Economy Minister and Habayit Hayehudi chairman Naftali Bennett clarified in an interview with the Washington Post that he has no intention of dismantling Israel's government over renewed peace talks with the Palestinians. Bennett also emphasized that he got the impression that Prime Minister Benjamin Netanyahu is sincerely interested in advancing toward the establishment of a Palestinian state.

The interview came in the wake of a speech made by Bennett in which he said the two-state solution is dead, and compared the Palestinian territories to shrapnel lodged in one's backside.

In the interview, Bennett discussed his tense relationship with Netanyahu. "We didn’t have a fight, contrary to what people think, but it’s no secret that in the last few years, we’ve not been in touch," Bennett told the Washington Post. "I lead a party that competes with the Likud, so we are political rivals. I highly respect him, but I also have profound disagreements with him."

The economy minister explained that that his differences of opinion with Netanyahu primarily concern the issue of a Palestinian state. "Netanyahu supports - and he truly does support - building a Palestinian state within Israel," he told Lally Weymouth, a senior associate editor of The Washington Post, which has recently published similar interviews with Netanyahu himself, President Shimon Peres and Finance Minister Yair Lapid that have all dealt mainly with the issue of the Israeli-Palestinian peace process.

"I can tell you that Netanyahu is serious about it. He means it," said Bennett. "I also understand that this government is proceeding down this approach, and I’m not going to stop it. I’m not going to veto it. I’m not going to do anything to stop the negotiations because this government wants to progress in that direction."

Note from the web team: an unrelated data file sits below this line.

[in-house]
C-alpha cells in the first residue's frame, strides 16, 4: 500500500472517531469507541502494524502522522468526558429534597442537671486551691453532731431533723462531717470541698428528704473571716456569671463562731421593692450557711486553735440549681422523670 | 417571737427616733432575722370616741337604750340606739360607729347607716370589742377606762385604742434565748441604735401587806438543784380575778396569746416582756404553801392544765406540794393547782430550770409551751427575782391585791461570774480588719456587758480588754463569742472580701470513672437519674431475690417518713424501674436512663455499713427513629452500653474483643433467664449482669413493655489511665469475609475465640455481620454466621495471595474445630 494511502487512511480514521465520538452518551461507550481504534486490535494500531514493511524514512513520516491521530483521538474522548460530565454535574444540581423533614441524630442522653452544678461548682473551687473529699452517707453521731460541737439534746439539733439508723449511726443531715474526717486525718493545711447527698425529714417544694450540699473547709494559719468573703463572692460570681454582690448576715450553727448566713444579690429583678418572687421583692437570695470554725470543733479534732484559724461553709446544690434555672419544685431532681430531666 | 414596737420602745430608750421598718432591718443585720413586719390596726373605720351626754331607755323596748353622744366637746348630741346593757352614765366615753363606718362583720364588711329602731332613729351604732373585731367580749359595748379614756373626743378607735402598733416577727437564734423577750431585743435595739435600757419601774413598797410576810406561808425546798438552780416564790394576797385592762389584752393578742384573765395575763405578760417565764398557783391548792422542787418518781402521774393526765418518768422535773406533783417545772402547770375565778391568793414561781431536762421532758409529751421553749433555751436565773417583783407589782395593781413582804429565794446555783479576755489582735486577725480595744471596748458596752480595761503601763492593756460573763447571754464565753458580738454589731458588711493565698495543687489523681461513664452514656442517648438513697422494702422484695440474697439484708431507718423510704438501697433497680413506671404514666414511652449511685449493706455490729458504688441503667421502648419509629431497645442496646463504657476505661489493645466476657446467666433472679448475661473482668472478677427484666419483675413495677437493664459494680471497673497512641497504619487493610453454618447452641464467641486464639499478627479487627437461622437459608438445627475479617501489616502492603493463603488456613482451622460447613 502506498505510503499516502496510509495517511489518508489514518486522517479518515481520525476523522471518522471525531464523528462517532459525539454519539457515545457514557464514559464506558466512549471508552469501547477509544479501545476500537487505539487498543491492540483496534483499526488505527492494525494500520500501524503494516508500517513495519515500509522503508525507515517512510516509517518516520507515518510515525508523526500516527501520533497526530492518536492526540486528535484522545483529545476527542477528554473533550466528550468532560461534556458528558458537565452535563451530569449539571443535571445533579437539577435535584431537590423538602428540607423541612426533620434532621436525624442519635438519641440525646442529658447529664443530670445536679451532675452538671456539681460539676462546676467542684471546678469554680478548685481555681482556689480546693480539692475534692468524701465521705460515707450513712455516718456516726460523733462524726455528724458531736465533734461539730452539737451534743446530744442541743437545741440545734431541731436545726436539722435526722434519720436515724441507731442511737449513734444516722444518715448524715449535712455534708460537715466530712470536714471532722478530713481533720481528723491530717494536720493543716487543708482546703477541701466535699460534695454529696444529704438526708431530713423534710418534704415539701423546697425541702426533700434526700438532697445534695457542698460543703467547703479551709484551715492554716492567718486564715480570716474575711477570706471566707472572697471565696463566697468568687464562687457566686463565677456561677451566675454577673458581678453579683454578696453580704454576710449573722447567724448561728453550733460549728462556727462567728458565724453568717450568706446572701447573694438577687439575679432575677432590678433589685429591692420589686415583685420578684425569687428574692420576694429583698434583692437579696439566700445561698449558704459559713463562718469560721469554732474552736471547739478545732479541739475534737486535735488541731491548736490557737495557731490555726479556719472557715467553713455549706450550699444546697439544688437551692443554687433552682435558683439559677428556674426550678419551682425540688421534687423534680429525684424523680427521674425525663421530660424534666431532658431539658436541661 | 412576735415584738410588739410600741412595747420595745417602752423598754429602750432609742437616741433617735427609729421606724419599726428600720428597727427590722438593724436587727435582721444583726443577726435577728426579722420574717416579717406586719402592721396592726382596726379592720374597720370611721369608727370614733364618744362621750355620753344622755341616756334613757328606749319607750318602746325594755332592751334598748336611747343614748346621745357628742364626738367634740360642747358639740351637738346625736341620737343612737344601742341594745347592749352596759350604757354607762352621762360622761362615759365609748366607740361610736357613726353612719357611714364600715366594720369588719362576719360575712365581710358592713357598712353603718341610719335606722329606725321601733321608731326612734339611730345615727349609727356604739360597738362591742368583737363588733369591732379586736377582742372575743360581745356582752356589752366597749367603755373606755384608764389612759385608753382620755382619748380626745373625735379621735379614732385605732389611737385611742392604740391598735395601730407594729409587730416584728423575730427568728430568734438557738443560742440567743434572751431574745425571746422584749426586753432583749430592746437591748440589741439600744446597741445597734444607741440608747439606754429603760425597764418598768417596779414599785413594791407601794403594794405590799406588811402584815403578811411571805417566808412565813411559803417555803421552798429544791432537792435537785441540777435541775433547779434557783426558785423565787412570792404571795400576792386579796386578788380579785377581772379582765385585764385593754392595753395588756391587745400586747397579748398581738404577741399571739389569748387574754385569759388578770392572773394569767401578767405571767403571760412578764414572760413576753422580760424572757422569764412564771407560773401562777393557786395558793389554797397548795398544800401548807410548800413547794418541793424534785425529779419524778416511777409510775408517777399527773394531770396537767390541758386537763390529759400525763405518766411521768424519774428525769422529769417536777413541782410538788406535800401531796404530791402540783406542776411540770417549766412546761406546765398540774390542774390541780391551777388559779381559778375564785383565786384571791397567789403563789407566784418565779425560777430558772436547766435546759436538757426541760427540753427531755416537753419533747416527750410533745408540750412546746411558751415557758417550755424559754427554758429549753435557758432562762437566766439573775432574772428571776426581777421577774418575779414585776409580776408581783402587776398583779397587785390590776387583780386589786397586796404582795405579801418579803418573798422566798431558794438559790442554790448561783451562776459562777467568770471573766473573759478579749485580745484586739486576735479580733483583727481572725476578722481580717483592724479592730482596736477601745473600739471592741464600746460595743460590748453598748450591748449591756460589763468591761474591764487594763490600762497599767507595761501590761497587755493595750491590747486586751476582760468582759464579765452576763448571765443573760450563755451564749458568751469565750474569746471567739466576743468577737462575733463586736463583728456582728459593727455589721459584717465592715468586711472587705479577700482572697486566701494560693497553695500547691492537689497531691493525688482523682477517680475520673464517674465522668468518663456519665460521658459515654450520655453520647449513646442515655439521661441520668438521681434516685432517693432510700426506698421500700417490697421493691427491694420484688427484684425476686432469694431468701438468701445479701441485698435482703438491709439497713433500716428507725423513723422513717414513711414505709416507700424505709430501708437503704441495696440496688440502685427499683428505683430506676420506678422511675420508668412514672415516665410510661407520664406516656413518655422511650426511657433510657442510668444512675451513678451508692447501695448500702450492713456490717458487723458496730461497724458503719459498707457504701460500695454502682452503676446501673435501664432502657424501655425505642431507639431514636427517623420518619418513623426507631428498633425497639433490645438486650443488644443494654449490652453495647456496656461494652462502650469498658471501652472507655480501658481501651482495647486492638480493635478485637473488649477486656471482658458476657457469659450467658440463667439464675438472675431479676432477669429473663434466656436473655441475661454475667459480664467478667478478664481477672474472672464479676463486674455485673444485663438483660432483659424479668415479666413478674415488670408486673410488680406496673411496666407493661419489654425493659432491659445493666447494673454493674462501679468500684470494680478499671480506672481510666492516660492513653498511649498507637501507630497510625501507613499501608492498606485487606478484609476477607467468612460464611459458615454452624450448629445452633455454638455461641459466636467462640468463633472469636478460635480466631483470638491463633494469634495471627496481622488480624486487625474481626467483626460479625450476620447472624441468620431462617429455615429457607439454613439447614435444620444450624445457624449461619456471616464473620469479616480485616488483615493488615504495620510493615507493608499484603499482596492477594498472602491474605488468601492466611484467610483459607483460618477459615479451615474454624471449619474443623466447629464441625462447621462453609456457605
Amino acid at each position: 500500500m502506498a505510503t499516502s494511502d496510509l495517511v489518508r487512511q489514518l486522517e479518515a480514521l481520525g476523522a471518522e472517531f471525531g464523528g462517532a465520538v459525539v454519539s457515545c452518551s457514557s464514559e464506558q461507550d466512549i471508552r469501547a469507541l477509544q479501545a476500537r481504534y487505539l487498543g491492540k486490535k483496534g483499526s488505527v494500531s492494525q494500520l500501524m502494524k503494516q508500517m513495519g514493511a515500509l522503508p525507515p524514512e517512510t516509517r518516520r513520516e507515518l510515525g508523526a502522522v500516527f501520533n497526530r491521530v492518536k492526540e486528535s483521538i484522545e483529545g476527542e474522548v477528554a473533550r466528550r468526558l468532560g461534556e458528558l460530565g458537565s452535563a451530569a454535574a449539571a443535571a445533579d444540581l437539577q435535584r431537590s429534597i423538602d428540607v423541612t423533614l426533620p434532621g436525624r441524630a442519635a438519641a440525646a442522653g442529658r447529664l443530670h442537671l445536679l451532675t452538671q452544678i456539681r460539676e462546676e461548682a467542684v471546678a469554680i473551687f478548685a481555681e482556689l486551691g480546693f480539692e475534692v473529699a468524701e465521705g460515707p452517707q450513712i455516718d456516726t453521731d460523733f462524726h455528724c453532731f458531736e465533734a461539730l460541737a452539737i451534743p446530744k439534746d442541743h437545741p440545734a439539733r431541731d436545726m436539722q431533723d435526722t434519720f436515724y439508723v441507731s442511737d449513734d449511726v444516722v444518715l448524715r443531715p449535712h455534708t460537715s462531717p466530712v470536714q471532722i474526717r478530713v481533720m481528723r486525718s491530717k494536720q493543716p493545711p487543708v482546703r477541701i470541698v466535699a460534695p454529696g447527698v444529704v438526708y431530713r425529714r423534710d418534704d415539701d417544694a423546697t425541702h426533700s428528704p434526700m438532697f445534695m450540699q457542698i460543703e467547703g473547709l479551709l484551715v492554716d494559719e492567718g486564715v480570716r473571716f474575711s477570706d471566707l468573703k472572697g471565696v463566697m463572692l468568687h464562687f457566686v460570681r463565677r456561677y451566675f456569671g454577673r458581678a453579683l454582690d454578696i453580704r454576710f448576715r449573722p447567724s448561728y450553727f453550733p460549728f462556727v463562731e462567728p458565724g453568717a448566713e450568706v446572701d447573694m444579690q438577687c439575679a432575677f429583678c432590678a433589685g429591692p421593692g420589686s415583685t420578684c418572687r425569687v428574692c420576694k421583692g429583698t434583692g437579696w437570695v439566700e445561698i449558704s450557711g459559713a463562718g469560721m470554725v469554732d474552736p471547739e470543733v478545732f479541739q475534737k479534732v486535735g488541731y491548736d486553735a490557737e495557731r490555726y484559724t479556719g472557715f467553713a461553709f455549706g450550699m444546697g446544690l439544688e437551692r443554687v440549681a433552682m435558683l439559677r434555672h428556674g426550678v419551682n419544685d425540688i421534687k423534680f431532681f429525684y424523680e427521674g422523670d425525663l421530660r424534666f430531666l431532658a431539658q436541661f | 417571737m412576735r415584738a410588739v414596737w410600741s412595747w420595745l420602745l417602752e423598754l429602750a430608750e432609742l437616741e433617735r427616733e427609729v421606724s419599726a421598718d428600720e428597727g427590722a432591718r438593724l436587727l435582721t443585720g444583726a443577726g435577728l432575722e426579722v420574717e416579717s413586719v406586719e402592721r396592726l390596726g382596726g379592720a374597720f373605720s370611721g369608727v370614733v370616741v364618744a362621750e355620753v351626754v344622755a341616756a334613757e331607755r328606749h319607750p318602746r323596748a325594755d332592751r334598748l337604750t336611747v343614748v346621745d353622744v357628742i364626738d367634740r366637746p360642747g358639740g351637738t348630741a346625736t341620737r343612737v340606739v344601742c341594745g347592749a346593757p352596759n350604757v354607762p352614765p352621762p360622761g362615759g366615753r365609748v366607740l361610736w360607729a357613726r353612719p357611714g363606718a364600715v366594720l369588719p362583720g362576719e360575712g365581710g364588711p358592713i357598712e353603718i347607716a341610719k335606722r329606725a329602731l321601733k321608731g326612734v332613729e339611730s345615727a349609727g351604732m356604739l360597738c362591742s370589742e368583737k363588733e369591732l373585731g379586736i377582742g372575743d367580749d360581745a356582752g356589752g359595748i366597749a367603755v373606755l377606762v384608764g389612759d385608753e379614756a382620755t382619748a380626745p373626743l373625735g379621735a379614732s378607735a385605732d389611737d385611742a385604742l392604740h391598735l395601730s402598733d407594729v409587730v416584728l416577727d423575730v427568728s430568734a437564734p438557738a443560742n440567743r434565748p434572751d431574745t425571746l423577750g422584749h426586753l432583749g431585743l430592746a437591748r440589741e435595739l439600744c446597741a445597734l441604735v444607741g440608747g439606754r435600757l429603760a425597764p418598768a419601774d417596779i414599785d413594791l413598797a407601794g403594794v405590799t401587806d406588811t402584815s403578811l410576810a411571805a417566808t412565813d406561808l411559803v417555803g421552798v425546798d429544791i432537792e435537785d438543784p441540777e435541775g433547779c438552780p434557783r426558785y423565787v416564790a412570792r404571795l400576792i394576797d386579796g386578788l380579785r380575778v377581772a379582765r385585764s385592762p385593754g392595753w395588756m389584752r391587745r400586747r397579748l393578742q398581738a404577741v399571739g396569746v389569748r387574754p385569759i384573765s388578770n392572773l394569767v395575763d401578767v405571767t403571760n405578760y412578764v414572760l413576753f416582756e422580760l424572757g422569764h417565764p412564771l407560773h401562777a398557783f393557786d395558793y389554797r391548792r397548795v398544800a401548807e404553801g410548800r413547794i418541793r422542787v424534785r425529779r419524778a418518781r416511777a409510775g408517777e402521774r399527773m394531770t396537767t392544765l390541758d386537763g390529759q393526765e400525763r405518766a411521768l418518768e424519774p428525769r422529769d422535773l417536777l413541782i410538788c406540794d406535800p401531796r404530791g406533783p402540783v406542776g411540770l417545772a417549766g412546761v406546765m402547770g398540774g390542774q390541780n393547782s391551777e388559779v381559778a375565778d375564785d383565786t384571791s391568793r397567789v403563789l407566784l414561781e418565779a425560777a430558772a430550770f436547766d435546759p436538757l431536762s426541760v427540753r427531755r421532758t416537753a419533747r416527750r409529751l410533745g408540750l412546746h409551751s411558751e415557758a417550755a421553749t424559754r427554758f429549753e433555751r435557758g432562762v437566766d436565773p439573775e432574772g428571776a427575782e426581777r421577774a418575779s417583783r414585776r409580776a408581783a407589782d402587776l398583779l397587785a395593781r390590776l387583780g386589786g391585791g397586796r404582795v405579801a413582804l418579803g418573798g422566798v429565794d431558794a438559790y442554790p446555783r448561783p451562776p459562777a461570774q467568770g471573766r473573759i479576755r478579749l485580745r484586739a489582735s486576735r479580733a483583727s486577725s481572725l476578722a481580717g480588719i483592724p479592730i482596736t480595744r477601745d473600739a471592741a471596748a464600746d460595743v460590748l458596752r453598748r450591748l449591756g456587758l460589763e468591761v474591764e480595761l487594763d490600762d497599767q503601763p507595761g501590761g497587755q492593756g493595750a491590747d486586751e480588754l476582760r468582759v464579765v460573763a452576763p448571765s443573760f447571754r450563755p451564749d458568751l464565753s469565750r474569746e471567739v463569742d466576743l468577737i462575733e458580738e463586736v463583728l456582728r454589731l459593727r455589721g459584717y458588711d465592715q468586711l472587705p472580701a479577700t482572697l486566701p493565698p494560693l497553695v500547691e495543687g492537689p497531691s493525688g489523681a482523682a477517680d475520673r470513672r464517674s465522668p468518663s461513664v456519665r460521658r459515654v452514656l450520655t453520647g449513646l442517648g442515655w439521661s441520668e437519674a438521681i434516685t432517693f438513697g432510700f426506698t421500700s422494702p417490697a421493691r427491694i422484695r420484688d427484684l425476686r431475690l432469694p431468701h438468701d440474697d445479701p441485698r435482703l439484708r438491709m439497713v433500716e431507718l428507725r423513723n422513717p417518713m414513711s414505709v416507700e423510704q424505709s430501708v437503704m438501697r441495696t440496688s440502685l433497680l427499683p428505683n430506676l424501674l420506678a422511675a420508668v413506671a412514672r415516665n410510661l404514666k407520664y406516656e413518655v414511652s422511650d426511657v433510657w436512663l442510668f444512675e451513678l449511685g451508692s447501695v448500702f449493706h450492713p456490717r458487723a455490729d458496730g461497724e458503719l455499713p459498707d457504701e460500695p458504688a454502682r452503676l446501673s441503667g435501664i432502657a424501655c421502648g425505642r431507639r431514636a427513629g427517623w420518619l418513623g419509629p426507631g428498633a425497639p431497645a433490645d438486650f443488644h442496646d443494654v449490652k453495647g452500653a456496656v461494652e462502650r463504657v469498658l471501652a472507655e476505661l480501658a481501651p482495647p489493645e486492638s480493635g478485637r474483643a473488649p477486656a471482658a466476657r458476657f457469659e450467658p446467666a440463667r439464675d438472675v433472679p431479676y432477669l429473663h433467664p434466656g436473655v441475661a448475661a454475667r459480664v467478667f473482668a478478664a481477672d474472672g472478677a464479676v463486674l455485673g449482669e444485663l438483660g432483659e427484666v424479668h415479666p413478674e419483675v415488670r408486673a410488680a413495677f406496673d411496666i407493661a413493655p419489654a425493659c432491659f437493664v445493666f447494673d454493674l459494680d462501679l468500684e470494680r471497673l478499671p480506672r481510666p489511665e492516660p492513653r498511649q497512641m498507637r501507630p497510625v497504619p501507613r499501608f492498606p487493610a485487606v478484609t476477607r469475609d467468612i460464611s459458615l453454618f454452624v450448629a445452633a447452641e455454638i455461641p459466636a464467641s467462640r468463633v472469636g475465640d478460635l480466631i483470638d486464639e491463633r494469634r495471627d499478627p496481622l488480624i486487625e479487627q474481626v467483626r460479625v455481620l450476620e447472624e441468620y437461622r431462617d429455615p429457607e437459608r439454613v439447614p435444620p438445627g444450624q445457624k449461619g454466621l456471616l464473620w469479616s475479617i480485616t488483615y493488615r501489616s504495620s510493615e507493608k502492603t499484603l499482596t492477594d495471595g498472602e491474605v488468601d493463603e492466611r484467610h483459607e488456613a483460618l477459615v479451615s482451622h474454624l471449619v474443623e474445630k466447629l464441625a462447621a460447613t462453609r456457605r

Bennett added that he is skeptical negotiations, which U.S. Secretary of State John Kerry is working to renew, will bear fruit. "At the end of the day, at the critical moment, every Palestinian leader balks. I’m very skeptical that Abu Mazen [Palestinian President Mahmoud Abbas] will be willing to accept Israel as a Jewish state," he told Weymouth. He added, though, that he would not "put any barriers to this. They can talk. I'm not going to dismantle the government."

What Bennett declined to answer was how his party would vote if a peace plan was reached. "When I get to the bridge, I’ll cross it," he said.

The Habayit Hayehudi chairman emphasized that he opposes establishing a Palestinian state and clarified that he is not party to the demographic concerns that threaten to turn Jews into a minority between Jordan and the Mediterranean Sea. In contradiction to Central Bureau of Statistics data that indicates a population of 2.5 million Arabs in the West Bank, Bennett insisted that there are only 1.5 million. In addition, he said there are 400,000 Israelis there. "No one’s going anywhere. What’s happening de facto is there’s growing coexistence. There are roughly 22,000 Palestinians working side by side with what you call settlers in factories and malls in the West Bank," said Bennett, adding "If you work together, you start understanding each other."

Bennett presented his plan for Israel to annex Area C, which comprises 60 percent of the West Bank, and to grant Israeli citizenship to the Palestinians who live there, which he estimates is 50,000 people. According to UN data, more than 150,000 Palestinians live in Area C. "Right now, the demography is good in Israel, and it’s in fact getting better," said Bennett, "Generally speaking, the Arab fertility rates have been going down, and the Jewish fertility rates are going up."

In the long run, Bennett said, Jordan will need to get involved. "I’m vehemently against population transfer whether it be a Jew or an Arab. I’m not going to tell the Palestinians how to arrange themselves. If they want to have their own entity and their own parliament as they do today, that’s fine. If they want to connect to Jordan, which has a very big Palestinian population, and vote in the Jordanian government, that’s fine … It’s the only realistic scenario," he told the Washington Post.

Answering the question of whether the international community should accept that offer, Bennett said, "My problem right now is that the international community is forcing upon us national suicide, because injecting, yet again, a terror state into the heart of our country is national suicide."